2. How To Read The Polls, Part 1 of a Series. Examining political polling has a lot in common with buying a good piece of fruit. You don’t just go into the grocery store and load up the cart with any old plums you find. You take some time to examine the plums that are being offered, making sure they aren’t too ripe, bruised, etc. Even though the plums your grocer is selling all came from the same place, some are better than others.
Ditto with political polling. You have to be careful with the polls. They’re all generally all right, but some are better than others. You have to know what to look for.
The most important way to diagnose the quality of a poll is to look at party identification spreads. There is no better predictor of vote choice than party identification. That’s been true for as long as political polling has been done, and it is now a better predictor than ever. The two sides now break for their own candidates on about a 90/10 basis these days, and comparing a poll to recent exit polling can give us a good sense of whether or not it is oversampling a particular side. While we can’t know for sure exactly what the partisan spread will be this year, we can be pretty confident that the electorate will be less Democratic than it was in 2008, and the exit polls from that cycle can all be found here. Instead, it will be closer to the 2004 electorate.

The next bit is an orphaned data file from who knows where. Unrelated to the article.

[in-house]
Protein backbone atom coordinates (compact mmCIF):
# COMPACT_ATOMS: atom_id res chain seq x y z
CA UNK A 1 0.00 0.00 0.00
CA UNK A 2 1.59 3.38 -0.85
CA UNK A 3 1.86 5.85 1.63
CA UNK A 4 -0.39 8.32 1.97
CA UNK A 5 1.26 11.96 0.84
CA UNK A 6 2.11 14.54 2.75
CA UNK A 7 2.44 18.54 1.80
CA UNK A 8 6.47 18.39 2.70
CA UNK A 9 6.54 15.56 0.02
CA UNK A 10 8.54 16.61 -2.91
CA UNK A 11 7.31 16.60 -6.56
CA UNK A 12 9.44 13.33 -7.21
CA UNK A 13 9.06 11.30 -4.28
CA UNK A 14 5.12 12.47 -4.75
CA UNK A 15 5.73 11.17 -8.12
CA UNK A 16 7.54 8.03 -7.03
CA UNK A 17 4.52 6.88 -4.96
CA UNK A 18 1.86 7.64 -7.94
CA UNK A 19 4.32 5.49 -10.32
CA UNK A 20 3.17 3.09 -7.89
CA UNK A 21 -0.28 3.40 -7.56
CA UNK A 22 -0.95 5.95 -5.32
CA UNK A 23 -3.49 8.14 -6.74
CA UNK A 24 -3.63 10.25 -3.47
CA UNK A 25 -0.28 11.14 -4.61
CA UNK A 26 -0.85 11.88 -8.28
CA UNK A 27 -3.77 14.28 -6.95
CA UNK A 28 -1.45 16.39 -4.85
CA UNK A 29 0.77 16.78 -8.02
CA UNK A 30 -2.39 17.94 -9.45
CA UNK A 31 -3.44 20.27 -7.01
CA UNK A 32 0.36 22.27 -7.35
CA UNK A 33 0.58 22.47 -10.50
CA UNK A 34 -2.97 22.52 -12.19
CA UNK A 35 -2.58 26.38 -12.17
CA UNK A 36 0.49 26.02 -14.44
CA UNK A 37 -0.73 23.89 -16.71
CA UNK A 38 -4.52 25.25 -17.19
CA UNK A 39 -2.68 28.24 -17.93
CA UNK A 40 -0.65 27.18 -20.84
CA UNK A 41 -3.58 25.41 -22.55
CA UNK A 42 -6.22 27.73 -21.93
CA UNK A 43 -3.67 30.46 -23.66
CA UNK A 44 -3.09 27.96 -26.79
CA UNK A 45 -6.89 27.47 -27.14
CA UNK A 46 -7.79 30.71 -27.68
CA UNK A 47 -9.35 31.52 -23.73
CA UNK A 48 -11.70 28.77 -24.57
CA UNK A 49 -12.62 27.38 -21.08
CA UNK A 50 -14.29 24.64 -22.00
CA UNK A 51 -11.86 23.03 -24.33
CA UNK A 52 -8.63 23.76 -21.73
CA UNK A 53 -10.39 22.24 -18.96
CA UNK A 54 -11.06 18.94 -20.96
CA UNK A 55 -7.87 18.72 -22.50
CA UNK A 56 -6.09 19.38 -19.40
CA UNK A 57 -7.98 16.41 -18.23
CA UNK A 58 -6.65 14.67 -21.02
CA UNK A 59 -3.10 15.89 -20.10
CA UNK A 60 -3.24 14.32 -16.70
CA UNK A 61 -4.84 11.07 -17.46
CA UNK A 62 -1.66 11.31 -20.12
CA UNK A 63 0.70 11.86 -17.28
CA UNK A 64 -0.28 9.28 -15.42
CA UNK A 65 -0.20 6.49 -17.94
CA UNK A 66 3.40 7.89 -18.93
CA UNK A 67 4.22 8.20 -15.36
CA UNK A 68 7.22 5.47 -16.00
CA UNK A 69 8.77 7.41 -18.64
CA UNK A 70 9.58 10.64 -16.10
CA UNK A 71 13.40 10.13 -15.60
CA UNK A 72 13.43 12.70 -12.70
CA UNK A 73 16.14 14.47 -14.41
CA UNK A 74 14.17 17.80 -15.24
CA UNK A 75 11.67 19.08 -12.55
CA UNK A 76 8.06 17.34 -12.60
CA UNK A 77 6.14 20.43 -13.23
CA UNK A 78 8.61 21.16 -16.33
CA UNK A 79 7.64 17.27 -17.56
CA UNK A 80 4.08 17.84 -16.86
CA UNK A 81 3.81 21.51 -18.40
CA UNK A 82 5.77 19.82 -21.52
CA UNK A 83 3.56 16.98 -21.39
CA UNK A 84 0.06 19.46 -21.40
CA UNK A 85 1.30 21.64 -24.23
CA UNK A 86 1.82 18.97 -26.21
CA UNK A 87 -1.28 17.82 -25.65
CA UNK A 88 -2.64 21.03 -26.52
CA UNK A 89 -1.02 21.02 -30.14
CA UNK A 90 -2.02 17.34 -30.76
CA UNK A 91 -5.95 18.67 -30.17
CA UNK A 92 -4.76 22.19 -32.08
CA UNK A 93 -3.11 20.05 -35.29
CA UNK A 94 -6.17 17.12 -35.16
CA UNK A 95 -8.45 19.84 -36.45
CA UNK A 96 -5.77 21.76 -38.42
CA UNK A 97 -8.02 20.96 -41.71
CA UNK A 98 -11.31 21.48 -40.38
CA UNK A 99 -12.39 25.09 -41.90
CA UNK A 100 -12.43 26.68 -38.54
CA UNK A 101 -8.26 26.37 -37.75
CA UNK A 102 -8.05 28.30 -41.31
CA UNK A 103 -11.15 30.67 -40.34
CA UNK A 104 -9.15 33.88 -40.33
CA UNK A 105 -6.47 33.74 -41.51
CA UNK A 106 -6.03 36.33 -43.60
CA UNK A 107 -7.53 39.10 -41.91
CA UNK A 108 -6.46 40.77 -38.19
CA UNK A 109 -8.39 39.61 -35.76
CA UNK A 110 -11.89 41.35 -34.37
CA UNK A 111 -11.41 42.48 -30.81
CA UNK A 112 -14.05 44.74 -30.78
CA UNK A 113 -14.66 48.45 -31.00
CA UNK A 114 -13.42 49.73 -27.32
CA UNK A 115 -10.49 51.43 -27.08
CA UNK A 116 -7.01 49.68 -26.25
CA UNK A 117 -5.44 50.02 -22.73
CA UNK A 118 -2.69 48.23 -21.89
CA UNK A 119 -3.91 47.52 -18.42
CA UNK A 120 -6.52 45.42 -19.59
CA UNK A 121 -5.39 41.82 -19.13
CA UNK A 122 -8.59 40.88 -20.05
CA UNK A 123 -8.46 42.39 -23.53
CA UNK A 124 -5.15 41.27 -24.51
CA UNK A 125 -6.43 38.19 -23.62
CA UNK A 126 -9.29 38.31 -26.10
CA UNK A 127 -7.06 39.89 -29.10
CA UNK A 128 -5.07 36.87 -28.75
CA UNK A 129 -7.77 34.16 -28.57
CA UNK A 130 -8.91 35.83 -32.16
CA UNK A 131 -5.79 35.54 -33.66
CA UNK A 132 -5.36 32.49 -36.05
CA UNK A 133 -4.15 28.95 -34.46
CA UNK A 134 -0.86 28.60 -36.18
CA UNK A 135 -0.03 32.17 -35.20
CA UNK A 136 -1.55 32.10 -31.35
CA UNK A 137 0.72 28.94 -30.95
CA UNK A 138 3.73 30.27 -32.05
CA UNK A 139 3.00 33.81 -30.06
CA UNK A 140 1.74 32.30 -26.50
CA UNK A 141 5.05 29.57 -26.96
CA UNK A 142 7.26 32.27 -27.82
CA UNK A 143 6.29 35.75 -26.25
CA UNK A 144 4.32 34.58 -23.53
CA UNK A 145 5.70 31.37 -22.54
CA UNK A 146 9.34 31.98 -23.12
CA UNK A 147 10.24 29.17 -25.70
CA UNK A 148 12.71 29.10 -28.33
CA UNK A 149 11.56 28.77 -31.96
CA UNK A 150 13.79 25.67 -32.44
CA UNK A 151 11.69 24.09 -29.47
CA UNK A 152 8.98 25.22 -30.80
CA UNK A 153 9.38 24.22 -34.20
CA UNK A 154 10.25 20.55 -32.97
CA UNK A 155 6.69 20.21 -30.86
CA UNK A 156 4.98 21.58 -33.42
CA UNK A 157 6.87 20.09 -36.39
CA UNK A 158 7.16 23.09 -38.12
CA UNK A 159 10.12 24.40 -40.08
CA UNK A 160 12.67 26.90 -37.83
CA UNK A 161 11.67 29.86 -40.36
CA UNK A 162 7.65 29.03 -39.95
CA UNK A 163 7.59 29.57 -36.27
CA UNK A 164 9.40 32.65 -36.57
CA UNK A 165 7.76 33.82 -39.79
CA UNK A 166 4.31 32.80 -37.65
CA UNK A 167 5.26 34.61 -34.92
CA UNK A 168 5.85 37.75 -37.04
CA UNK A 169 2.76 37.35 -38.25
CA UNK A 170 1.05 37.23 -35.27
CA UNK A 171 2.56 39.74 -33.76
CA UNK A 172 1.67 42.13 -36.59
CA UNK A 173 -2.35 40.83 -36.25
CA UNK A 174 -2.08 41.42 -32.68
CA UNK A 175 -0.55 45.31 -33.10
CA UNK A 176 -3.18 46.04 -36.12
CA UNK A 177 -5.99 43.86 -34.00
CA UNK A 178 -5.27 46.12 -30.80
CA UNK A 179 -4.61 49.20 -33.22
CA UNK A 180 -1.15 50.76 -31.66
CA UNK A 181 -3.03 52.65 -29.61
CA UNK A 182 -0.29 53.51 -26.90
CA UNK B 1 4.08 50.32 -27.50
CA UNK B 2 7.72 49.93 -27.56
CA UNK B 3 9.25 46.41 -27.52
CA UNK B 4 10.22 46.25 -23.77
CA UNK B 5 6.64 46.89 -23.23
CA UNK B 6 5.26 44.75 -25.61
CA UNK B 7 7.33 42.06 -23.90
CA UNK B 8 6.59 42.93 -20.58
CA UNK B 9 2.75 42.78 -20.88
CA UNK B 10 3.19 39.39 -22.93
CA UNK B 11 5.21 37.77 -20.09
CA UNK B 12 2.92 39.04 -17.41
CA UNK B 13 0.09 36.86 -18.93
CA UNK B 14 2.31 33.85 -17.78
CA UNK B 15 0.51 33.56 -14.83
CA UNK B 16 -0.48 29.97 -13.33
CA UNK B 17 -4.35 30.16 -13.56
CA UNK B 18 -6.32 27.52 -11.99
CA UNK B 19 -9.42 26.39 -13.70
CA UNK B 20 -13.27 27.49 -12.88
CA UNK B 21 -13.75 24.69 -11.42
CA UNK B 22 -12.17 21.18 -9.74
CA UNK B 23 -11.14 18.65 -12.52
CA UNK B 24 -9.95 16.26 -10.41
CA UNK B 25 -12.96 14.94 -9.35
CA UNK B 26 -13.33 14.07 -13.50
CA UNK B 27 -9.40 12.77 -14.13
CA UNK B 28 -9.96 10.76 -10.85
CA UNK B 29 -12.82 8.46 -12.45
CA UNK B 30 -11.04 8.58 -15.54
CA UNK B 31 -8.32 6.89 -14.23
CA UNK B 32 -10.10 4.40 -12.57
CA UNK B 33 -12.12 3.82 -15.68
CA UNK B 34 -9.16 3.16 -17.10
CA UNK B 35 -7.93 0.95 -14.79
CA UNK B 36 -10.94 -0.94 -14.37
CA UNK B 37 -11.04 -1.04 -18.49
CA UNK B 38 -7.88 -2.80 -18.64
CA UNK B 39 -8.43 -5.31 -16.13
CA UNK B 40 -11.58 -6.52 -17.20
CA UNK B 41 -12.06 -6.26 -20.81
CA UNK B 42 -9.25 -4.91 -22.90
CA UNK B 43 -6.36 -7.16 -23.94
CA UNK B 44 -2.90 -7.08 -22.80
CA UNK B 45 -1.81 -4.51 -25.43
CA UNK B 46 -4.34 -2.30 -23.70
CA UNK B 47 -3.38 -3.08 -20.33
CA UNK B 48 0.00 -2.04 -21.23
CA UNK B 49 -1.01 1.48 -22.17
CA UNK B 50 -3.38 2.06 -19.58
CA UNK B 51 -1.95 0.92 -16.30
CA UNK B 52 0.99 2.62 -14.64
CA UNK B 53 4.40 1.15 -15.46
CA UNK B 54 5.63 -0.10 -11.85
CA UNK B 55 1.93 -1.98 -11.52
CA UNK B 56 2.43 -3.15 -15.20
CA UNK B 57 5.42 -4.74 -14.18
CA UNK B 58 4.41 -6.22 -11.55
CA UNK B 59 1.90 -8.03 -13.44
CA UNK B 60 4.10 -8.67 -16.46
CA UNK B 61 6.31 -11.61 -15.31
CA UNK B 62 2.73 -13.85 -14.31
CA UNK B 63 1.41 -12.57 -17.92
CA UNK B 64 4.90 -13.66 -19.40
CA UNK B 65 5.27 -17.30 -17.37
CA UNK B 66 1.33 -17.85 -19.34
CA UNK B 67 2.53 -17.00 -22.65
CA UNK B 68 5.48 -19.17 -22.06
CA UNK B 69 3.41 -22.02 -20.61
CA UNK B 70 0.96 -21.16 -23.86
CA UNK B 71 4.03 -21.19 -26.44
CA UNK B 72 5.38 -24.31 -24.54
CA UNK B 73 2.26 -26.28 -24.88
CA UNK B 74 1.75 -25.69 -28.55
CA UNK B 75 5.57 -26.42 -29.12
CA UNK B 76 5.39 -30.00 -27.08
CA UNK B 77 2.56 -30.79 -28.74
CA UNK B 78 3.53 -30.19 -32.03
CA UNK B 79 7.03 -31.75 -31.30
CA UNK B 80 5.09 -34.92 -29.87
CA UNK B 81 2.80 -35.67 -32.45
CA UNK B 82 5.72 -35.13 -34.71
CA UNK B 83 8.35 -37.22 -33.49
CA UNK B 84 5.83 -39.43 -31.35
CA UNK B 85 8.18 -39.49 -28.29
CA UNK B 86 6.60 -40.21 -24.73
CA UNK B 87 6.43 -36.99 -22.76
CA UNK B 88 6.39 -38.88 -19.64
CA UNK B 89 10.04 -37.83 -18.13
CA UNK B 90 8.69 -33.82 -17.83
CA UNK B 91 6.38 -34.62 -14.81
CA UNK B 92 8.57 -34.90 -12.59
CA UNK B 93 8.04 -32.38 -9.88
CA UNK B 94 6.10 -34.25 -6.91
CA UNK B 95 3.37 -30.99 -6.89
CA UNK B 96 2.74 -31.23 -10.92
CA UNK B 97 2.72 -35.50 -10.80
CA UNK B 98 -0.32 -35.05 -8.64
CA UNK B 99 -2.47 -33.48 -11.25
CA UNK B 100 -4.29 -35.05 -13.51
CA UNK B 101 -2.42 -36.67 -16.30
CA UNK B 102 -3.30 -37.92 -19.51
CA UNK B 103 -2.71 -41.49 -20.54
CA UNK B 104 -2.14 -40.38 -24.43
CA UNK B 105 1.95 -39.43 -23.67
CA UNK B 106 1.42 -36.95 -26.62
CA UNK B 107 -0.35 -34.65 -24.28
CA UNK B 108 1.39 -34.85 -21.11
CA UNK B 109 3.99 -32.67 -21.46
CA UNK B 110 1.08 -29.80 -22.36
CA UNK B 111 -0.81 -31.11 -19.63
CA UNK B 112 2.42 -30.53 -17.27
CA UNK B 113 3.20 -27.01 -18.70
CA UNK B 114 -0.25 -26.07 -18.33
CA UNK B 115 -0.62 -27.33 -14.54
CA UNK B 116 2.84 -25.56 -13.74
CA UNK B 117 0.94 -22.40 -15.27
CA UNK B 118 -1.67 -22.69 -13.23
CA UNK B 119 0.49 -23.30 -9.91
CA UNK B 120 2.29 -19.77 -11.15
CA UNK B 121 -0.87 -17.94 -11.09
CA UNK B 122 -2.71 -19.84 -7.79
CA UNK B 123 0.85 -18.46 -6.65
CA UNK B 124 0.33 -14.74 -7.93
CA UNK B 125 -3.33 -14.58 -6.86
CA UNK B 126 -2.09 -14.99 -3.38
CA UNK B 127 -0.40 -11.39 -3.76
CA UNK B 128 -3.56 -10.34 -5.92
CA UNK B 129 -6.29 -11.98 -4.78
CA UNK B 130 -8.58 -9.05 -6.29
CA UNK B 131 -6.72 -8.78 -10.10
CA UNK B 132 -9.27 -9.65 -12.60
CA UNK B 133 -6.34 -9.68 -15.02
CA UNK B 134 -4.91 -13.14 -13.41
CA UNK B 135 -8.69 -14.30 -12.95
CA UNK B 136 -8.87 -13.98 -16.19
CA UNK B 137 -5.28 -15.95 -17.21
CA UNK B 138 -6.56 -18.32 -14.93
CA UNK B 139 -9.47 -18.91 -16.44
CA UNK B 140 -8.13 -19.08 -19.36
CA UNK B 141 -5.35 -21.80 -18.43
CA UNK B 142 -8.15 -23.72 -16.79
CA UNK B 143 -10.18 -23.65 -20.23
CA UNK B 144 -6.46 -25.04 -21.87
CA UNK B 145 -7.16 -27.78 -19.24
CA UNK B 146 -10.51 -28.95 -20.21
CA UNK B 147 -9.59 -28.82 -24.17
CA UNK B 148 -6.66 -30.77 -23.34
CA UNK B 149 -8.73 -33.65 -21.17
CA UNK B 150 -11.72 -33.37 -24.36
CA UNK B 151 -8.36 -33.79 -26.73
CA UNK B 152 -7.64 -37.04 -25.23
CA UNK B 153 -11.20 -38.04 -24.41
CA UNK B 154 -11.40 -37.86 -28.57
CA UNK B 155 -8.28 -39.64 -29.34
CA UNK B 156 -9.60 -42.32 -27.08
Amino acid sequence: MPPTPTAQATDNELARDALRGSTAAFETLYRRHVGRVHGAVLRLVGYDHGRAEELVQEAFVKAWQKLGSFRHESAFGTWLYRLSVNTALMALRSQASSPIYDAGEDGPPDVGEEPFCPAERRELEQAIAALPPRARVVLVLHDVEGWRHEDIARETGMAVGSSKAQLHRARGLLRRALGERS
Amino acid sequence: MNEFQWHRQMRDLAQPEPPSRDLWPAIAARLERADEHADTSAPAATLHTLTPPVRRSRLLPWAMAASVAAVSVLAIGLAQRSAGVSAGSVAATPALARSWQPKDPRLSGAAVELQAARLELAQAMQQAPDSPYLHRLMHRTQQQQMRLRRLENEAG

So, that offers an easy way to evaluate the accuracy of a poll. For instance, via Allahpundit, consider the Kentucky Senate poll by SurveyUSA, which gives the Democrats a fifteen-point edge in party identification, compared to the nine-point edge they actually enjoyed in 2008 or the four-point Democratic edge in 2004. Use those 2004 partisan identification numbers against the SurveyUSA results, and you find Rand Paul with a nine-point lead, rather than the advertised two-point lead. Now, SurveyUSA is a very fine pollster, which I have praised on this page. Importantly, the laws of statistics say very clearly you do enough polls, sooner or later you're going to produce results that are outliers, as this poll appears to be. Ultimately, it's up to each of us to be smart consumers of polling.